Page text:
It is sizzling summer here which induces a panic in non-natives used to more temperate climates. We cannot survive without air conditioning, so it is difficult to stay long in the open air, even for native Japanese, born in the far south in Kagoshima and Okinawa. So, driving in the car with cold air rushing in through the vents, is so calming as well as tantalizing.
This land is exquisite when away from the rather careless and pragmatic urban areas. We drive north-west of bold and brassy Osaka, into the mountains. The forests of mixed pine and bamboo are dense with rigorous and ancient energy, and sure to be full of brown bears, raccoons and monkeys. The sky is cloudless and will soon mingle with the sea. I want to be out there with the Dharma, with the Buddha, protectors and gurus, but know that I would never survive this slab heat. My unequivocal mission is to accept everything, to be content entirely, and to serve others.
It is 3.45 in the morning, and we set out to join the crowded motorway, filled with people returning to their hometowns in order to clean and adorn their family graves, and to wait for the return of their ancestors from the world of spirits. Dawn approaches as we dive into the forests interspersed with rich green rice paddy, and I marvel at this glorious land of rock and tree and bear. My partner Mariko chants he Heart Sutra in Japanese as we drive on, followed by iced Oolong tea and freshly sliced Japanese pear, nashi.
Three hours later, we arrive in Takeno, a tiny seaside village, Mariko’s hometown, and park our little ‘k’ car (economy car) in the small shale yard of the old family house. Her cousin and her daughter with her children are waiting for us, offering us a cool shower, and iced Barley tea. After we have cooled down, we prepare to chant for Mariko’s mother’s 27th death memorial, putting on our robes and preparing the giant home altar (butsudan) with candles and incense. Every one sits behind us holding their juzu (rosary beads) being sure to copy our bowing and gassho (palms together at the level of the heart).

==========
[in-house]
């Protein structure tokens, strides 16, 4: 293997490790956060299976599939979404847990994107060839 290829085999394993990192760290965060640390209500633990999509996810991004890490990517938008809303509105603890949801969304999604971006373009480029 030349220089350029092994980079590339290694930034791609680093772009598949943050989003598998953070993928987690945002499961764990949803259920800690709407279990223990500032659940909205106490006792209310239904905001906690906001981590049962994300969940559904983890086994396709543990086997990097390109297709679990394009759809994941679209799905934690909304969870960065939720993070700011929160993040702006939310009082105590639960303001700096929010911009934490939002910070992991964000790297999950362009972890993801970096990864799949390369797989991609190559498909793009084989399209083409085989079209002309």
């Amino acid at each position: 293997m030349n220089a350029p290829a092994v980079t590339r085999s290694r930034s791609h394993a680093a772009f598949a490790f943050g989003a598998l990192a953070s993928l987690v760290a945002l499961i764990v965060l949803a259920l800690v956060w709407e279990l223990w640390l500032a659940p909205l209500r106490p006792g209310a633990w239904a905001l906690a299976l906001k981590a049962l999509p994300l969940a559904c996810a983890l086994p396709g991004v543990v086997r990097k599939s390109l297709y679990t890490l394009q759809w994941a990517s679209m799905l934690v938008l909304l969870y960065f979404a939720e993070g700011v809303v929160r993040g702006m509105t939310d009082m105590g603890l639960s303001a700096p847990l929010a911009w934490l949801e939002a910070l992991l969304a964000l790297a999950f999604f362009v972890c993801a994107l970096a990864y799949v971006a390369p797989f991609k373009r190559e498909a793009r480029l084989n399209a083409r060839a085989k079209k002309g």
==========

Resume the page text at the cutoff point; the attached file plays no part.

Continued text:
The chanting is more of a challenge and pleasure than usual because the ancient owner of the house has abandoned real Buddhist practice to join Sokka Gakai, a Japanese religious organization which has prohibited any Buddhist images. So, we must focus extra hard in order to slice through this misguided diversion from Dharma to reach the golden reclining Nirvana Buddha.
Afterwards, we take flowers to the family grave and chant again, being sure to wash the tall head stones with fresh water so that the spirits will not be thirsty. In the hottest part of the day, the local people will retreat indoors, closing all sliding doors to create a cool place, and relax together drinking sake (rice wine) to wait for the arrival of their ancestors. Later, when the sun has set, they will go again to the graveyard with lanterns and food to offer at the grave. They have come together from all parts of Japan to meet together at the family house and celebrate their ancestral spirits.
This profound gratitude to all their descendants without whom they could not be alive today, is most moving. This is supreme Dharma, identical in the human world and the world of the spirits! I have learned so much from this most inspiring Japanese custom.
note: if you would like to read more detail of O Bon, please go to the side bar – Nohmen and Kokoro Talk Dharma, Chapter 6, Ancestors. You can check the meaning of gassho, butsudan, Sokka Gakai and juzu unique to Japanese Buddhism in the glossary. Also for more description of ancestor celebration – Temple of the Phoenix, pages 128-150